Miso and hazelnut pumpkin bread
A very gourd cake
Today I’m sharing my recipe for miso and hazelnut pumpkin “bread”. It’s probably my favourite use of this autumnal vegetable so I hope you enjoy it as well. I’m also thinking about savoury flavours in desserts.
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My four-year-old is, like most four-year-olds, a fussy eater.
This is why it gave me such joy last week when, having given him a slice of this rich, fudgy, toffee-like cake, he professed how yummy it was. And in particular, how much he liked the chocolate chips.
It was then I told him they were actually nuts.
This was were I screwed up.
He took another bite, and swiftly corrected himself.
“Too much nuts,” he said, putting the cake back down. “It’s ingusting.”
I hope you enjoy it as much as he did before finding out what he was really eating.
Miso and savoury flavours in desserts
So, why miso? Well, this ingredient adds a fantastic depth to “earthy” sweet dishes. Things like this spiced banana bread or dark Swedish chocolate cake. The miso adds such a delicious, almost floral, quality. And because miso is so salty, it also does a similar job enhancing flavour as the salt does in salted caramel.
Here’s my advice, if you have a favourite sweet dish that is based on nuts, chocolate, spice, caramel or coffee, experiment with a touch of umami-rich white miso. I think you’ll be very pleased.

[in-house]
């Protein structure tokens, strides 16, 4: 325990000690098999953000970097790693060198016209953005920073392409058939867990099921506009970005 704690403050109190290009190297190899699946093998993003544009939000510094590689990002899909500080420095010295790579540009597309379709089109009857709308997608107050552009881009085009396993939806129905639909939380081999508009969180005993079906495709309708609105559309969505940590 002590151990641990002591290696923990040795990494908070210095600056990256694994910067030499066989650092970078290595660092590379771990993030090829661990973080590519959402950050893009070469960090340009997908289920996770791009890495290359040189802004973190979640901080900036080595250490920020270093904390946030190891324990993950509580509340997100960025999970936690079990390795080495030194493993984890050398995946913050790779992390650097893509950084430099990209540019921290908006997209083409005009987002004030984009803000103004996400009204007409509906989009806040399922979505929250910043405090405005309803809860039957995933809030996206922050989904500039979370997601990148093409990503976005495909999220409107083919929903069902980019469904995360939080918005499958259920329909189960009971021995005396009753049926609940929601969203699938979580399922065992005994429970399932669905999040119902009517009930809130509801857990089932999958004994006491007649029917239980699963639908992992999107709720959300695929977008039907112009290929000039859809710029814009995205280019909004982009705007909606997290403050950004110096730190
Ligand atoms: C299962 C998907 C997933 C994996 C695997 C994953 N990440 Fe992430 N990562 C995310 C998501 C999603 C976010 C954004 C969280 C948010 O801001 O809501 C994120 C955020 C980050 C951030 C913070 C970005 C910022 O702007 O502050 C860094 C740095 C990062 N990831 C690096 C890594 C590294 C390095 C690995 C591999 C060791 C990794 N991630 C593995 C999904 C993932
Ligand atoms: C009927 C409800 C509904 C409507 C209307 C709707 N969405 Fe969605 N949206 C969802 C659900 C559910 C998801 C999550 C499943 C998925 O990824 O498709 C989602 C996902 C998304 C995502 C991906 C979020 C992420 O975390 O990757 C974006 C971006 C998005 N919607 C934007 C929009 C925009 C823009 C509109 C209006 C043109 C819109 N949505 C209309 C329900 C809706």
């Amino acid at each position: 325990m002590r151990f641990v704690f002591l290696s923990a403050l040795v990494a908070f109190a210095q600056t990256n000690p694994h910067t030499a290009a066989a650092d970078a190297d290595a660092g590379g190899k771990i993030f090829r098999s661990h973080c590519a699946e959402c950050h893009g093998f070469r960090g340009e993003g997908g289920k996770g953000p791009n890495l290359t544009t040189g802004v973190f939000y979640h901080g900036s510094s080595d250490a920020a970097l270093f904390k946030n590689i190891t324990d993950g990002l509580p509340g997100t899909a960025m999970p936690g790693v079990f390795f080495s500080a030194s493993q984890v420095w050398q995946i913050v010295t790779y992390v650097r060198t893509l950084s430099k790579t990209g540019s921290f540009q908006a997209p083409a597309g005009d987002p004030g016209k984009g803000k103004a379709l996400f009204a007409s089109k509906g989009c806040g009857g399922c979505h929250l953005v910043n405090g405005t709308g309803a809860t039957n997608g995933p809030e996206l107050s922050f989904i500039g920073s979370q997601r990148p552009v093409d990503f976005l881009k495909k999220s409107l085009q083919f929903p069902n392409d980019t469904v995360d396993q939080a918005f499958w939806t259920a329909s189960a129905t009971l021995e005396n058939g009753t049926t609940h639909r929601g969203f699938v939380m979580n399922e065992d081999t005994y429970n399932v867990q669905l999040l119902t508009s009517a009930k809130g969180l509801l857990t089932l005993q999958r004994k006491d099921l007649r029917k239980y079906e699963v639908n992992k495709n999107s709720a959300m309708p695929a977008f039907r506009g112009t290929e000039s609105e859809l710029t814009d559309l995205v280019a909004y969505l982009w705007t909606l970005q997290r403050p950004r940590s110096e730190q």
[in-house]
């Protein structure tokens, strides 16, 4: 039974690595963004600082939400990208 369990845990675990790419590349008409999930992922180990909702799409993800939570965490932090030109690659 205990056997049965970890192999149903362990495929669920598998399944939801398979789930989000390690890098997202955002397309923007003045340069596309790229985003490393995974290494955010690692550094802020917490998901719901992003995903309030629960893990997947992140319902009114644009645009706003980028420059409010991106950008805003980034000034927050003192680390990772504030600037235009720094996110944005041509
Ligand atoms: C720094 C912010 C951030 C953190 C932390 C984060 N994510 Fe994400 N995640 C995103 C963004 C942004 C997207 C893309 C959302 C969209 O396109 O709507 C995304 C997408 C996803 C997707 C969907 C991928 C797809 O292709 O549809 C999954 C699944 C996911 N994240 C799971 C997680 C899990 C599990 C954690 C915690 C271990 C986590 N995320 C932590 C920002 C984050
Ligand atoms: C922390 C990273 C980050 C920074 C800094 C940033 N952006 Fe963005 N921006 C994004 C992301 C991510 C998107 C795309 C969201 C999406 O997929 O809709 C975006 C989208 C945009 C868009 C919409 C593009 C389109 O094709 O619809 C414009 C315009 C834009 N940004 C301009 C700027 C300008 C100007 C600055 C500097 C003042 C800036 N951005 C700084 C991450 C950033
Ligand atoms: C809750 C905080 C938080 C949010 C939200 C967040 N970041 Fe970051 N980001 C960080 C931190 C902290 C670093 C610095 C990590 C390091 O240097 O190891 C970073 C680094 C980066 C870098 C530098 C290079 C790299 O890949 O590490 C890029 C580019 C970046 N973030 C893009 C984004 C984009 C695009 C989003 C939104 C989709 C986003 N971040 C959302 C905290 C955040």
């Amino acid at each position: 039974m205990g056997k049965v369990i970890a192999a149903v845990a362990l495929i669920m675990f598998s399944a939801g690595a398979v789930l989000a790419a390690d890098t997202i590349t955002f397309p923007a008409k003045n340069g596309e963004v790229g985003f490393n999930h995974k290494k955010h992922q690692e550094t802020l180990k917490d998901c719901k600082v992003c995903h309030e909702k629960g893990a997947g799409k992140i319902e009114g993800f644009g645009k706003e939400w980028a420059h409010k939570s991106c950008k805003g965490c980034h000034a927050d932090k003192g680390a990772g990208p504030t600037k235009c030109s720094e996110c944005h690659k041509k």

This works both ways, too. I’m really interested in using traditionally umami/savoury flavours in sweet dishes. My mushroom chocolate tart is a recent example of that. My thinking is that “earthy” savoury flavours, things like potatoes, beets, parsnips, and mushrooms are particularly suited to use in desserts. If you feel like experimenting, that’s were I recommend you begin.
I love it when two ingredients merge to create something more than the sum of their parts. And together, miso and sweetened pumpkin creates an unmistakable toffee-like flavour of delicately caramelised sugar and butter.
The cake would be lovely without the nuts but I just really enjoy the texture they bring. And of course, the flavour goes so well with the miso and nutty, autumnal pumpkin.
A recipe for miso and hazelnut pumpkin bread
This cake keeps for days and days without refrigeration and gets ever so slightly moister as it ages if kept in plastic wrap. But my tip is to enjoy at least some of this while it still maintains a gesture of the oven’s warmth. At this temperature, the cake manifests an almost set pudding-like texture from the moisture of the pumpkin, and is just lovely with a simple vanilla ice cream.
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